Make Room For The Stuttering

Finding Myself As Me – Episode 116

Posted on: April 1, 2014


Episode 116 features Sara MacIntyre who hails from Philadelphia, PA and presently lives in Brooklyn, New York. Sara is a SLP working with people who stutter at the American Institute for Stuttering (AIS) in NYC.

Sara was extremely covert about her stuttering for a long time and decided in her senior year of college that she needed a change. She describes a conversation with her parents where she disclosed that she still stutters.

It was then that Sara and her mom searched around for quality therapy and Sara found and decided to do a three-week intensive therapy at the AIS.

Listen in as we talk about meeting other people who stutter for the first time and a little bit about the therapy program at AIS. Sara also talks about her “stuttering closet,” giving herself a “free pass” at times and being kind to herself, and how she came to work as a SLP at AIS.

This was a great conversation and it was so nice getting to know Sara. Feel free to leave comments or questions below. Feedback is a gift.

The podcast safe music used in this episode is credited to ccMixter.




2 Responses to "Finding Myself As Me – Episode 116"

Dear Sarah and Pam,

The timing of this podcast is perfect! Let me explain: I am a member of a popular French stuttering Facebook group. A young female newcomer to the group introduced herself and mentioned that she has always been outgoing despite her stuttering. She attributed her positive attitude to the fact that her parents paid little attention to her stuttering. As you realize by now, this statement somewhat contradicts Saras’s point of view expressed during your discussion. I replied to the many posts which were agreeing with that young woman’s interpretation, by specifically referring to this podcast episode. I explained that perhaps her outgoing attitude could be an innate personality trait that has not much to do with her parents’ attitudes and reinforcements. Additionally, drawing general conclusions based on unique cases could be risky. Thanks for providing compelling counter-arguments and for enriching discussion on these important issues.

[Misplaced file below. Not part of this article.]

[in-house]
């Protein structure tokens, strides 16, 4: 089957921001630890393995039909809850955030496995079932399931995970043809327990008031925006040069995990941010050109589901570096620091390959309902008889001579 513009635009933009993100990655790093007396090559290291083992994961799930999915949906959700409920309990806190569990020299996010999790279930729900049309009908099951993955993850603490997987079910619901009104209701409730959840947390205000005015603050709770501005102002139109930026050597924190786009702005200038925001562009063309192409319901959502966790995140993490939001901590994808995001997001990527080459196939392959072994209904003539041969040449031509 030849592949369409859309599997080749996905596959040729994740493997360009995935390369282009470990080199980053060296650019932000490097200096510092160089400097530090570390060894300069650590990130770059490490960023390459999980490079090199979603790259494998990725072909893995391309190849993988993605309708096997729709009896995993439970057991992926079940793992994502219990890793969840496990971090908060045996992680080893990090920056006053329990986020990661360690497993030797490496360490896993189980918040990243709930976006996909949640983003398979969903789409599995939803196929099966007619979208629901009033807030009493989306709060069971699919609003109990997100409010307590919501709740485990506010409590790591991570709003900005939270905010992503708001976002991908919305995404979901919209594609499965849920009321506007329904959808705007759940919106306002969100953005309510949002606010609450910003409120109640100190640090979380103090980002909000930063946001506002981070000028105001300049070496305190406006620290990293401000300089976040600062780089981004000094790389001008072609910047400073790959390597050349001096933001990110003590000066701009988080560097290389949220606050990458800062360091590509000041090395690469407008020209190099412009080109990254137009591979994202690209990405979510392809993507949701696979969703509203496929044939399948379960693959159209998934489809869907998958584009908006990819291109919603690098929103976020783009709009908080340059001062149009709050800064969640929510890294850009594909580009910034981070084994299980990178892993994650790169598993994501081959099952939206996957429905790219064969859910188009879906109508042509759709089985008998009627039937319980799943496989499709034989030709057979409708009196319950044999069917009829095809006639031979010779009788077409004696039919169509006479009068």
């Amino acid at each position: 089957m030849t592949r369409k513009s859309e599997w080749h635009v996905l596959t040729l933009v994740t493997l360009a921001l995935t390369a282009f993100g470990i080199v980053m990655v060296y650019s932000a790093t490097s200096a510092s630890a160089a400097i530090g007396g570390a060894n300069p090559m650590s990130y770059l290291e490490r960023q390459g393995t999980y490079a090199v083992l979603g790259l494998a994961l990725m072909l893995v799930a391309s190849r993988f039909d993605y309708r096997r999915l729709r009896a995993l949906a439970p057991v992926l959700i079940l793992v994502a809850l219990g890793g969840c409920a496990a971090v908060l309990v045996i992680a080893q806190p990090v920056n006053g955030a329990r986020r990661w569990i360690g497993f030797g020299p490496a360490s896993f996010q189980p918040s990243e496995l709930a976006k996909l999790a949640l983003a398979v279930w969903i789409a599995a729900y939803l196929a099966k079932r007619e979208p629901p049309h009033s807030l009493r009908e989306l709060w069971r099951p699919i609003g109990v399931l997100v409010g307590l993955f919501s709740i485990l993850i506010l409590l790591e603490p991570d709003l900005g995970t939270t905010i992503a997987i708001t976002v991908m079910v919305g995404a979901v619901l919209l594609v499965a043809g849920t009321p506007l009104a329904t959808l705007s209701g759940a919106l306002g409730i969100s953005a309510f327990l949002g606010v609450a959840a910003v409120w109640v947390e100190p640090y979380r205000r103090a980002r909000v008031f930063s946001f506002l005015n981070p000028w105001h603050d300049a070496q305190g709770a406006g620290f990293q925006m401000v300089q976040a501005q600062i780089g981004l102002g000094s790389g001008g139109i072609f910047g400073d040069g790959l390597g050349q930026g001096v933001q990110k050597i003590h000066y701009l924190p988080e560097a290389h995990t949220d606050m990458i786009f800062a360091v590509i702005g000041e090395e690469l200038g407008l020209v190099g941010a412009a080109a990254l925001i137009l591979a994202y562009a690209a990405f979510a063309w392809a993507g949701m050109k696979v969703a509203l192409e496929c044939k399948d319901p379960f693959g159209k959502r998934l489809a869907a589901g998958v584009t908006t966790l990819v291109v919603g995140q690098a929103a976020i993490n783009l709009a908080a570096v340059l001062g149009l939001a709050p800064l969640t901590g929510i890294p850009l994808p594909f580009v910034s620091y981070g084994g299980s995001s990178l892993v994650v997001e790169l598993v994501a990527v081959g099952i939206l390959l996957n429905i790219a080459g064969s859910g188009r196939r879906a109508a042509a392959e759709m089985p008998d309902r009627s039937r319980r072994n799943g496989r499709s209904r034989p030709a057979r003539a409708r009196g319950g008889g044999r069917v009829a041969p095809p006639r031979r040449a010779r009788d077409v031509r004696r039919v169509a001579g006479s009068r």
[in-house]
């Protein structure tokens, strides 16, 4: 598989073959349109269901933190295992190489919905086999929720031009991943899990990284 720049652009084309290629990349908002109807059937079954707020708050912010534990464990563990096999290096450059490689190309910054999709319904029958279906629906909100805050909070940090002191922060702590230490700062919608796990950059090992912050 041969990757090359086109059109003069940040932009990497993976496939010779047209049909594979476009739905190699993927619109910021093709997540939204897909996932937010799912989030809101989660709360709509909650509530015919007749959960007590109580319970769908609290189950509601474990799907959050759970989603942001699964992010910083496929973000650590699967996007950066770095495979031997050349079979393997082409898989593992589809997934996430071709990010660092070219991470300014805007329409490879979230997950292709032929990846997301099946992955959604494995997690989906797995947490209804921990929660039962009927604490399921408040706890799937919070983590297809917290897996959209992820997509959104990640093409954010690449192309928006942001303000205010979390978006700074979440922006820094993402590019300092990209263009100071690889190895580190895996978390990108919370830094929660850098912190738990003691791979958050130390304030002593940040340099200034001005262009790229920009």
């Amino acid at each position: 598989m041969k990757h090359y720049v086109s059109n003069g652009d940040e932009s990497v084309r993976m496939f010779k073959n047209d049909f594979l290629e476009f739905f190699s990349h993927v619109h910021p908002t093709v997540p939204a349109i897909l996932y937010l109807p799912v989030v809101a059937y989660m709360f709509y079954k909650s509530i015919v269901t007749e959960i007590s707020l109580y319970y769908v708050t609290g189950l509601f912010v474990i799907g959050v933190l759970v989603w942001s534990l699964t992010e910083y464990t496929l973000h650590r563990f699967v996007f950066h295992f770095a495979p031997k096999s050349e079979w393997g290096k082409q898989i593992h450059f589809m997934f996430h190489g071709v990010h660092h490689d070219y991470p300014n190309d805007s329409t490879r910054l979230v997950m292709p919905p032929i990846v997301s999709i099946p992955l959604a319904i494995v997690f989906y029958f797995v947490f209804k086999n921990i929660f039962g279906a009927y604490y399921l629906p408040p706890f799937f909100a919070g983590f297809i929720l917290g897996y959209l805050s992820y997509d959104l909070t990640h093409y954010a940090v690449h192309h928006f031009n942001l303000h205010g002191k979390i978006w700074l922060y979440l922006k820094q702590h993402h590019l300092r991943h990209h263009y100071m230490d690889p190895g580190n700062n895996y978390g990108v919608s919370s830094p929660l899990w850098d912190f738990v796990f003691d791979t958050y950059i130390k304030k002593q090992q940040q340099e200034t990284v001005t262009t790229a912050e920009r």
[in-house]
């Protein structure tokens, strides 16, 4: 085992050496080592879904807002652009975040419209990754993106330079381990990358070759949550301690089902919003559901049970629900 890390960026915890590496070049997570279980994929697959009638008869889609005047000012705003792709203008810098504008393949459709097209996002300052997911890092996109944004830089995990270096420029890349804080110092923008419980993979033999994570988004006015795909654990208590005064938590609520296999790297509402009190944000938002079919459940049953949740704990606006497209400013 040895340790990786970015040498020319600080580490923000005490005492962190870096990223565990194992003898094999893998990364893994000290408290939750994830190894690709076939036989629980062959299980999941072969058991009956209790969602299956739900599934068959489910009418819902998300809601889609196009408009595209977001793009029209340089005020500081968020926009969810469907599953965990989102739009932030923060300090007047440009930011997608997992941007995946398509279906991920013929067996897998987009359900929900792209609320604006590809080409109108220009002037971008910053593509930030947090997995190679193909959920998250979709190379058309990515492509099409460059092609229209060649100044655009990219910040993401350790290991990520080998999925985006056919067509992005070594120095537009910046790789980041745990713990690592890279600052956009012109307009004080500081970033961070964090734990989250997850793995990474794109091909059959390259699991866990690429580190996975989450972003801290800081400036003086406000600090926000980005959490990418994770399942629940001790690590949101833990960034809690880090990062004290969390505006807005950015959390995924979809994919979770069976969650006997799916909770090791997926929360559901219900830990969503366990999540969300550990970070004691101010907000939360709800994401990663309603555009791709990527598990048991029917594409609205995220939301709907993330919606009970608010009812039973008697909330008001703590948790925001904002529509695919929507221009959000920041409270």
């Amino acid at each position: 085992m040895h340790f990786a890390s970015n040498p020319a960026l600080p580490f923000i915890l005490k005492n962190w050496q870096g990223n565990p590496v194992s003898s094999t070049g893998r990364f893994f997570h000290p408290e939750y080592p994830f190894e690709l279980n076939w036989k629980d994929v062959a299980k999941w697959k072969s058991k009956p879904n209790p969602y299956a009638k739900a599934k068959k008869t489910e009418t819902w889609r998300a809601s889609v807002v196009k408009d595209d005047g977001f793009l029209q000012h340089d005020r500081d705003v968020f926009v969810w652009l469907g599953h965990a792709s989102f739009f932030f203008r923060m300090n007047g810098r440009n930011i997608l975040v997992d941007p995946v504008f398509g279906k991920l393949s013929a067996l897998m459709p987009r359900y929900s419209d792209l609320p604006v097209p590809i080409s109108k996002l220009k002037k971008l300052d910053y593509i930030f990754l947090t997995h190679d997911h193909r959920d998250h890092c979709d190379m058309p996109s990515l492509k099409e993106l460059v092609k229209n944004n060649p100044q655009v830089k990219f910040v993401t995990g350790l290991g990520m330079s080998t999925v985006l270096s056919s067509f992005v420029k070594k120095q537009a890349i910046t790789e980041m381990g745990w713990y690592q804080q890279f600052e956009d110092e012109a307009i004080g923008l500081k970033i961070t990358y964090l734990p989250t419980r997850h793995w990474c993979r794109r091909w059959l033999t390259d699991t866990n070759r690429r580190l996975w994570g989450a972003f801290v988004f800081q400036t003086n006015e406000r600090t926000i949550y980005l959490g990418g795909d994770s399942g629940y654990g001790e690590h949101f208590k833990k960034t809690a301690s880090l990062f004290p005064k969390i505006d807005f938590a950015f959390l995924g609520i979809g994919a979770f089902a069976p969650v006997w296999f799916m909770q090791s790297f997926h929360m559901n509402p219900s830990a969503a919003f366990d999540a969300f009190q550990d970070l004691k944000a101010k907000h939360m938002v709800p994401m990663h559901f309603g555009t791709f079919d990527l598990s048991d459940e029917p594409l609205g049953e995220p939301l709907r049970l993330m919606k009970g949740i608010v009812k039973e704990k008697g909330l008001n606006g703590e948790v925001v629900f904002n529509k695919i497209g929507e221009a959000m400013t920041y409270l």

I am a stutter’ and l applaud you guys; but I haven’t gotten there yet. I have no confident in my self. I will appreciate some feed back.

Leave a Reply

Fill in your details below or click an icon to log in: Logo

You are commenting using your account. Log Out /  Change )

Facebook photo

You are commenting using your Facebook account. Log Out /  Change )

Connecting to %s

Podcasts, Posts, Videos

Glad you're stopping by!

  • 712,946 visits

Monthly Archives!

Copyright Notice

© Pamela A Mertz and Make Room For The Stuttering, 2009 - 2022. Unauthorized use and/or duplication of this material without express and written permission from this blog’s author and/or owner is strictly prohibited. Excerpts and links may be used, provided that full and clear credit is given to Pamela A Mertz and Make Room For The Stuttering with appropriate and specific direction to the original content. Same protection applies to the podcasts linked to this blog, "Women Who Stutter: Our Stories" and "He Stutters: She Asks Him." Please give credit to owner/author Pamela A Mertz 2022.
Follow Make Room For The Stuttering on
%d bloggers like this: